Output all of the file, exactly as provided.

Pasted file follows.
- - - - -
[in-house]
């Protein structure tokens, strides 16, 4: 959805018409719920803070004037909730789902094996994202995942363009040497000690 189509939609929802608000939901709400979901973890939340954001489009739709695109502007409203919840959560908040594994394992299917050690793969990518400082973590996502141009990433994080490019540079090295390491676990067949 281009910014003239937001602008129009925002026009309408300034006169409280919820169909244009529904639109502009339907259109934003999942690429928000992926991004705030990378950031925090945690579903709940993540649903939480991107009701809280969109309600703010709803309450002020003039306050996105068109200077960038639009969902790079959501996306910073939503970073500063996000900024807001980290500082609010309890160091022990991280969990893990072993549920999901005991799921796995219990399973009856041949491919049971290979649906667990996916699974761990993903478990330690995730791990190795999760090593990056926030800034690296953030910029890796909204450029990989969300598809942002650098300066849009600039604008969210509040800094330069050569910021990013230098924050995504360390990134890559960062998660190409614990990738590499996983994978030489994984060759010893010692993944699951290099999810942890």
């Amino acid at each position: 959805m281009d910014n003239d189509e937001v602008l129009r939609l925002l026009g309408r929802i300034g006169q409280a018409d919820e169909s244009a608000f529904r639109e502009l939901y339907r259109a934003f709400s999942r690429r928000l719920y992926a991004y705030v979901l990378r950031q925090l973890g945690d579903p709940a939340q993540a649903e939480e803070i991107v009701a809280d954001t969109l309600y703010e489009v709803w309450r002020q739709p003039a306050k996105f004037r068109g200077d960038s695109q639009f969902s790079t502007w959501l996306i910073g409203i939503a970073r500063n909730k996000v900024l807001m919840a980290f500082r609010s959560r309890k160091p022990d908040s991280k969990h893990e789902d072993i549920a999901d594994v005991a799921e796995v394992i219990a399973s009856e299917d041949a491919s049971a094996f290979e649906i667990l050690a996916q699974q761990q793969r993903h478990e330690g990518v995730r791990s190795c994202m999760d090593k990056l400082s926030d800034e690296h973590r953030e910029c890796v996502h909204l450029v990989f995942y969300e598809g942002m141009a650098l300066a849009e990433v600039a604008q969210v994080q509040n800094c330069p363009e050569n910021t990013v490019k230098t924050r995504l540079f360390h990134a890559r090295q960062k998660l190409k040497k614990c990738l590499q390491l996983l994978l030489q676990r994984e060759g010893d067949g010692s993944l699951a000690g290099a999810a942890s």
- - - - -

[in-house]
């Protein structure tokens, strides 16, 4: 959805018409719920803070004037909730789902094996994202995942363009040497000690 189509939609929802608000939901709400979901973890939340954001489009739709695109502007409203919840959560908040594994394992299917050690793969990518400082973590996502141009990433994080490019540079090295390491676990067949 281009910014003239937001602008129009925002026009309408300034006169409280919820169909244009529904639109502009339907259109934003999942690429928000992926991004705030990378950031925090945690579903709940993540649903939480991107009701809280969109309600703010709803309450002020003039306050996105068109200077960038639009969902790079959501996306910073939503970073500063996000900024807001980290500082609010309890160091022990991280969990893990072993549920999901005991799921796995219990399973009856041949491919049971290979649906667990996916699974761990993903478990330690995730791990190795999760090593990056926030800034690296953030910029890796909204450029990989969300598809942002650098300066849009600039604008969210509040800094330069050569910021990013230098924050995504360390990134890559960062998660190409614990990738590499996983994978030489994984060759010893010692993944699951290099999810942890």
């Amino acid at each position: 959805m281009d910014n003239d189509e937001v602008l129009r939609l925002l026009g309408r929802i300034g006169q409280a018409d919820e169909s244009a608000f529904r639109e502009l939901y339907r259109a934003f709400s999942r690429r928000l719920y992926a991004y705030v979901l990378r950031q925090l973890g945690d579903p709940a939340q993540a649903e939480e803070i991107v009701a809280d954001t969109l309600y703010e489009v709803w309450r002020q739709p003039a306050k996105f004037r068109g200077d960038s695109q639009f969902s790079t502007w959501l996306i910073g409203i939503a970073r500063n909730k996000v900024l807001m919840a980290f500082r609010s959560r309890k160091p022990d908040s991280k969990h893990e789902d072993i549920a999901d594994v005991a799921e796995v394992i219990a399973s009856e299917d041949a491919s049971a094996f290979e649906i667990l050690a996916q699974q761990q793969r993903h478990e330690g990518v995730r791990s190795c994202m999760d090593k990056l400082s926030d800034e690296h973590r953030e910029c890796v996502h909204l450029v990989f995942y969300e598809g942002m141009a650098l300066a849009e990433v600039a604008q969210v994080q509040n800094c330069p363009e050569n910021t990013v490019k230098t924050r995504l540079f360390h990134a890559r090295q960062k998660l190409k040497k614990c990738l590499q390491l996983l994978l030489q676990r994984e060759g010893d067949g010692s993944l699951a000690g290099a999810a942890s």